The snow returns to the highest Cairngorm peaks – [# 146 & 147]

Carn Bhac (946m); Beinn Iutharn Mhor (1045m)

  • Pronunciation:               Karn Vack; Bine Yoo-ern Voar
  • Translation:                    Peat Bank; Big Sharp-edged Hill
  • Total distance:                35.6km
  • Total time:                      7hrs 08mins
  • Total ascent:                   1210m
  • Weather:                         Very mixed: very windy, cloudy and overcast with frequent driving hail showers. Severe gale force winds buffeted the summits and ridges.
  • Start / end location:     Car park at Inverey, 2.5km east of the Linn of Dee. [OS Map Sheet 43 – Grid Ref: NO 088 892]
  • Map:                                 A map of route can be found here – it may take a few moments to load into a separate window. The map displays on most browsers, but not unfortunately Internet Explorer.

Looking NE along the summit ridge of Beinn Iuthran Mhor

Today saw us cycling south along the beautiful Glen Ey. We started at the tiny hamlet of Inverey and followed a land-rover track along the east side of the Ey Burn. After only 1km the track crossed a bridge where a steep climb then commenced. Our friends, Dave and Anne, whom we’d met at the Linn of Dee car park a couple of days ago, had previously cycled up this track and commented on this particularly tough little incline. Dave and Anne’s mountain bikes don’t have quite as many gears as ours and they said that they’d opted to push their bikes up the steepest part of this incline: but that with [our] “more sophisticated bikes” we should be able to cycle right to the top. The challenge had been laid down and neither Elaine nor I wanted to be the one to have to get off our bike and push. So, after a bit of struggle in our low “granny gears” we made it to the crest where the going became much easier.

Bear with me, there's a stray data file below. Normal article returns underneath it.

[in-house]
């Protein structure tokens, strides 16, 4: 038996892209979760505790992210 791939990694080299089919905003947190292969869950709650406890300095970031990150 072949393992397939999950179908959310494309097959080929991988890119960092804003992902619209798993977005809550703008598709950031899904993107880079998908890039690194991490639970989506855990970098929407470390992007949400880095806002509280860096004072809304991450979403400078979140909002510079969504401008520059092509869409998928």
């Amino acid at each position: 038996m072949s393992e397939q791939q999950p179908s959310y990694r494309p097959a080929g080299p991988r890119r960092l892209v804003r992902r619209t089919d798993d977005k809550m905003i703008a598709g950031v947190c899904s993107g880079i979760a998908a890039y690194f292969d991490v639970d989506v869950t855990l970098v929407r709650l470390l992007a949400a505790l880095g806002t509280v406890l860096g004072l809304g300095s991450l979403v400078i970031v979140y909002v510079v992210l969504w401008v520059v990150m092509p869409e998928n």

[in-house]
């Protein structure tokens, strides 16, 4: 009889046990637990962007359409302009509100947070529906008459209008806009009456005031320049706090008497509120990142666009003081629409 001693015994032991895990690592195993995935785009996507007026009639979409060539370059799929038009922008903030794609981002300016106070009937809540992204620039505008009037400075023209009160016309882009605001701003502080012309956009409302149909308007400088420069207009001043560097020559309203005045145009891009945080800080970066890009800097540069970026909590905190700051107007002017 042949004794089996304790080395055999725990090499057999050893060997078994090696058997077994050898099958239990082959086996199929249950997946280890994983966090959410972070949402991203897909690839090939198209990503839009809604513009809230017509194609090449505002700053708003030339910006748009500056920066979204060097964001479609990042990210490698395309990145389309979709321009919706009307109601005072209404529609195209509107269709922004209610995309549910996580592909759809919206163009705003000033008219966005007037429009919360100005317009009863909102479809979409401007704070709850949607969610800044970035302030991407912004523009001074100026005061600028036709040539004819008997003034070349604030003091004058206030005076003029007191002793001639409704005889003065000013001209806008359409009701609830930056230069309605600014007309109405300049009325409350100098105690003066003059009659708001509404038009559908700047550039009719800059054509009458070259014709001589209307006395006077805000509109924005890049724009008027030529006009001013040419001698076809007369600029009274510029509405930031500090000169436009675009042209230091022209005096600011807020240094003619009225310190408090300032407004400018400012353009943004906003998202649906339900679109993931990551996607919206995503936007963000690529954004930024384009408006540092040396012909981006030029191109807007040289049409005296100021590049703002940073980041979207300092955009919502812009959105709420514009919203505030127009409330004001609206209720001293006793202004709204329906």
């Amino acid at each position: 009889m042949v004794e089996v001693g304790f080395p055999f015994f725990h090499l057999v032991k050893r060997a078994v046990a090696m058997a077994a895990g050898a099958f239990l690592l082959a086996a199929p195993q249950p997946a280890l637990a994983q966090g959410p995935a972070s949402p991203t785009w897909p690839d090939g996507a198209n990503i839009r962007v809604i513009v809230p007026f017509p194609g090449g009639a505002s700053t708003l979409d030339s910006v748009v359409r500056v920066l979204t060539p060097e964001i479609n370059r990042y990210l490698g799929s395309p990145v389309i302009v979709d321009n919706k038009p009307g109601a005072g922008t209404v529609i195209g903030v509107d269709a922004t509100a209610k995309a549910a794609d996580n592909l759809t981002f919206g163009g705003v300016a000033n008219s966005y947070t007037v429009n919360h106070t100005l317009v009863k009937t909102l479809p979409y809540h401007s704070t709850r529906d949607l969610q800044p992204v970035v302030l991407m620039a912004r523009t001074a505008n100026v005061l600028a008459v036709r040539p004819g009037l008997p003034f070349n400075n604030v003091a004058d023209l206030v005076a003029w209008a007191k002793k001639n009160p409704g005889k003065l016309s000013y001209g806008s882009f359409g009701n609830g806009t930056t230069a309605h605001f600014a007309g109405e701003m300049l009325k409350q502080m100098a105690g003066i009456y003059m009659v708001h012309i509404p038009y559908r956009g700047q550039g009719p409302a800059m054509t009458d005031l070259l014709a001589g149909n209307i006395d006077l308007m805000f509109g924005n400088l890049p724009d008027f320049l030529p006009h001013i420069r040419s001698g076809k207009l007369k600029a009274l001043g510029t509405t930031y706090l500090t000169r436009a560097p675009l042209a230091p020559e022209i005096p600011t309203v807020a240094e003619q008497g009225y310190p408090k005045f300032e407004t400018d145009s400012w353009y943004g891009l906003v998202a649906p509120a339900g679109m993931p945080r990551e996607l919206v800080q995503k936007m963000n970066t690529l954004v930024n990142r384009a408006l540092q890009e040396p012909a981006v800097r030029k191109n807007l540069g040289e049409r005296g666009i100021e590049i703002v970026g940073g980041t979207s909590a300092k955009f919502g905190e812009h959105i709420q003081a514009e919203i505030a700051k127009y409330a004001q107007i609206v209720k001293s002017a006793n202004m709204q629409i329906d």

The derelict Altanour Lodge high up in Glen Ey

In the damp conditions we continued to follow the track as it gently “inclined” its way deeper into the glen: first passing the ruin of Auchelie before crossing the Ey burn again at another bridge. Once across this bridge we entered a long level section where the burn meandered gently along its course and fertile looking grass pastureland extended in narrow strips along either side of the burn. This was obviously an area favoured by birds as we stopped on several occasions to admire pairs of lapwings and oystercatchers as well as the odd curlew and sandpiper. I even found a three-pointed antler that had been shed by a red deer.

Beinn Iutharn Mhor seen from near the Altanour Lodge

Along this section the glen narrowed as it became hemmed in by the steep sides of Creag an Lochain to the NW and Creag an Fhuathais to the SE. A further bridge took us once again over to the west side of the burn and then after another 1km cycling we came to the ruins of the Altanour Lodge. We passed the lodge and continued on our bikes for 300m before the land-track gave way to a couple of walkers’ paths At this point we locked our bikes together and left them lying in the heather.

Setting out on foot we took the right-hand path that climbed WSW as it followed the course of the Allt an Odhar burn.  After crossing the burn we climbed a small rib before we arced round to the WNW and followed a broad, gently sloping ridge to reach the summit cairn of Carn Bhac at 946m or 3,104ft. We sheltered on the lee side of the cairn and enjoyed the view southward over the glen to our next Munro of the day.

On the summit of Carn Bhac